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@bthall if i'm not mistaken, this already exists. for example, if you're in a julia shell, you can type


and you get this:
help?> ≥
"≥" can be typed by \ge<tab>
search: ≥

>=(x, y)

Greater-than-or-equals comparison operator. Falls back to y <= x.


julia> 'a' >= 'b'

julia> 7 ≥ 7 ≥ 3

julia> "abc" ≥ "abc"

julia> 5 >= 3

: Docstrings for math functions/operations. With you can use Unicode, so you could even use general purpose symbols for function names.

@bthall I would try visualising the data points from both perspectives. I've found RapidMiner a good software (non free for productive purposes) for doing this. It allows you to apply most data science algorithms, visualize them and find connections or new data points. Once I find a good representation of my data, I can move the actual implementation to something more efficient (R, Numpy, scikit, etc)

For people here familiar with or , have you heard of methods that bring together the two approaches?

For analyzing my wiki's contents I could analyze the explicit linkages between articles with graph theory and the implicit linkages with text mining, but I wonder about how much better it'd be to analyze both graphs. I think that in textmining creates a graph representation anyway, so it may just require tools for integrating two related graphs.

Agricultural Econ / Sociology Question 

I'm current tinkering with the #Wallabag #android app to see if I can get #MathJax rendering working in it to nicely render mathematical equations written in #LaTeX. So far I have the base script running on my phone, but I didn't realize that I need to load in a bunch of additional files to get it to work, so I'm working on getting the additional files loaded in. Not bad progress for a guy that barely understands #AndroidStudio. :D

Scientific conference poster sessions: what you need to do.
Step 1: Remember to bring your poster with you.
Step 2: Make sure it's securely fixed to the board.
Step 3: Stand nearby in case someone has questions.

I have been experiencing an inverse Dunning-Kruger effect over the last few years. I have realized that literally everyone is better than me at something, and so I am much better off collaborating with them than trying to work on my own.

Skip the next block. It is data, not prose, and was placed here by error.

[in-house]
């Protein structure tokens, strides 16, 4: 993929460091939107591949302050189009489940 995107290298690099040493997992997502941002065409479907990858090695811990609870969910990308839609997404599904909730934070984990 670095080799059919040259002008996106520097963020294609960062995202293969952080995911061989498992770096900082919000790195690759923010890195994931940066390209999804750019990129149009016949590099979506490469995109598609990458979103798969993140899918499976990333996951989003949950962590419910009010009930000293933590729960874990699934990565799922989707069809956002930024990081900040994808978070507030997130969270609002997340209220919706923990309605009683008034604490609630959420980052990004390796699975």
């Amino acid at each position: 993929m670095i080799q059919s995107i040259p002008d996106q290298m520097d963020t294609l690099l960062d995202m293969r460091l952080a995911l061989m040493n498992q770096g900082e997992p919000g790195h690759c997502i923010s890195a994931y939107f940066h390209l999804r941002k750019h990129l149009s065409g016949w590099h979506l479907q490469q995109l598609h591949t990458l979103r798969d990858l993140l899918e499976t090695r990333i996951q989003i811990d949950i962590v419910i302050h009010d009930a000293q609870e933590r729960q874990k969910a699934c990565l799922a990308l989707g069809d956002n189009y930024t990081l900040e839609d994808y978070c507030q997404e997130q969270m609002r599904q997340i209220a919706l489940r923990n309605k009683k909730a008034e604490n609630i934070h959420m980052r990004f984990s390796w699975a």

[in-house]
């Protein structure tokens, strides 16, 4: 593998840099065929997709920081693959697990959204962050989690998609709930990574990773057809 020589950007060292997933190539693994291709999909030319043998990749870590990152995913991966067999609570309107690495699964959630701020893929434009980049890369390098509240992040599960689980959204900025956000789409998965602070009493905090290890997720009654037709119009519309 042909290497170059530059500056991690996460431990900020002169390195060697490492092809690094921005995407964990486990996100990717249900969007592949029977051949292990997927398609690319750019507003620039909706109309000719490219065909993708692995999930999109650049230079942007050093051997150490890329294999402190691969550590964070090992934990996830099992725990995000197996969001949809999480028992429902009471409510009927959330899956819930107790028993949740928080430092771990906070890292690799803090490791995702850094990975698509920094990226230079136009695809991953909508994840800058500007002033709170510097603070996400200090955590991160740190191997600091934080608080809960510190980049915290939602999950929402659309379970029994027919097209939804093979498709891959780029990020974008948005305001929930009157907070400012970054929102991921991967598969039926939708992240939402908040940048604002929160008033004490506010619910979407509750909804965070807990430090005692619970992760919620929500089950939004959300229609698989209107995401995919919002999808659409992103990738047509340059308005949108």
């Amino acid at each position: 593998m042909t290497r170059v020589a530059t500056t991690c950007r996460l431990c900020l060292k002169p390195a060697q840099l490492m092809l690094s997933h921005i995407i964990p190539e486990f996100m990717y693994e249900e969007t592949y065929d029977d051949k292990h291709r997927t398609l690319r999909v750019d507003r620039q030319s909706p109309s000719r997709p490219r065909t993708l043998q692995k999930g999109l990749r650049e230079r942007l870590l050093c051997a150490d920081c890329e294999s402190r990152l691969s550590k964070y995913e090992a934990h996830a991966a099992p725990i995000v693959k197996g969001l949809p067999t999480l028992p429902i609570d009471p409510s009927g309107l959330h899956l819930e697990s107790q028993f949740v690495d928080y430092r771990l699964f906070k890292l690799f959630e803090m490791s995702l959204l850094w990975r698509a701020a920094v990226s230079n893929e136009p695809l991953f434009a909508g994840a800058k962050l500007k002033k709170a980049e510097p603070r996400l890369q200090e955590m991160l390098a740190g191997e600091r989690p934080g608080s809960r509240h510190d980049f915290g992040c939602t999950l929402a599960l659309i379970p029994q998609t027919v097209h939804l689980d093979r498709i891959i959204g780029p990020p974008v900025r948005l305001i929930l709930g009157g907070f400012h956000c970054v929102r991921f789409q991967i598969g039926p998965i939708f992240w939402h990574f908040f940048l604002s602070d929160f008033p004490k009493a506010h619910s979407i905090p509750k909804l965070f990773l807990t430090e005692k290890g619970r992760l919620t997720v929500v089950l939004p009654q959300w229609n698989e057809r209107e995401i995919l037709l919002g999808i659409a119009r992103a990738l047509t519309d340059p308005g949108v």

@bthall In broad strokes, yes, but the devil is in the details.

I suspect that I've run into a situation where designing and running simulations is relevant.

I came up with a basic formula that I think might provide a simple way of inferring something about a statistical distribution, but it'd be nice to produce a way of testing my idea against generated distributions. :)

Do any of you have experience with this manner of thinking? Is this indeed what people do when they use simulations?

what tools do you use for personal academic 'project management'? tracking status of papers/studies, stuff to read/prioritize reading, tracking cfps and conferences of interest, various sizes of to-do lists...? one tool or a toolkit of varied apps?
(doesn't necessarily need to be shareable, but some parts could extend to co-author communication)

Oh! This is a nice paper summarizing a lot of information about prior choice in Bayesian models. It's targeted at ecologists and the kinds of models they tend to use, but useful outside of ecology I expect.

@bthall @invaderxan Do you have any good suggestions for how we *should* organise such papers as pdfs?

Word of caution. If you, like me, save PDF copies of papers to a directory called "to read" or "unsorted" or similar, try not to let them accumulate.

This advice brought to you by that one scientist who just spent literal hours sorting through a folder full of several hundred papers.

It'd be kinda cool if a statistical programming language / package provided checks on whether one's use of methods is theoretically proper or not.

Recently I managed to realize that I was planning to plot some of my personal finance data in a way that would suggest that path dependence isn't playing an important role in it, when it quite likely is.

I was checking some of the seeds I'm germinating, and look! This orange seed is polyembryonic!

Polyembryonic seeds are basically what happens when a plant has twins, and one seed contains more than one embryo. Some plants (like some types of mango) always grow seeds like this. In my experience, it's unusual in oranges though.

Last night I gave a short presentation at a meetup, and it went pretty well. I demonstrated that you can easily use interactive widgets in #Jupyter notebooks to explore a problem and present the notebook in a way that is useful and less worrying to code-averse users (hides code, retains text and interactivity via the "appmode" extension). I showed this with #Python but included that this works in #Julia, too.

You can see the presentation notebook here:
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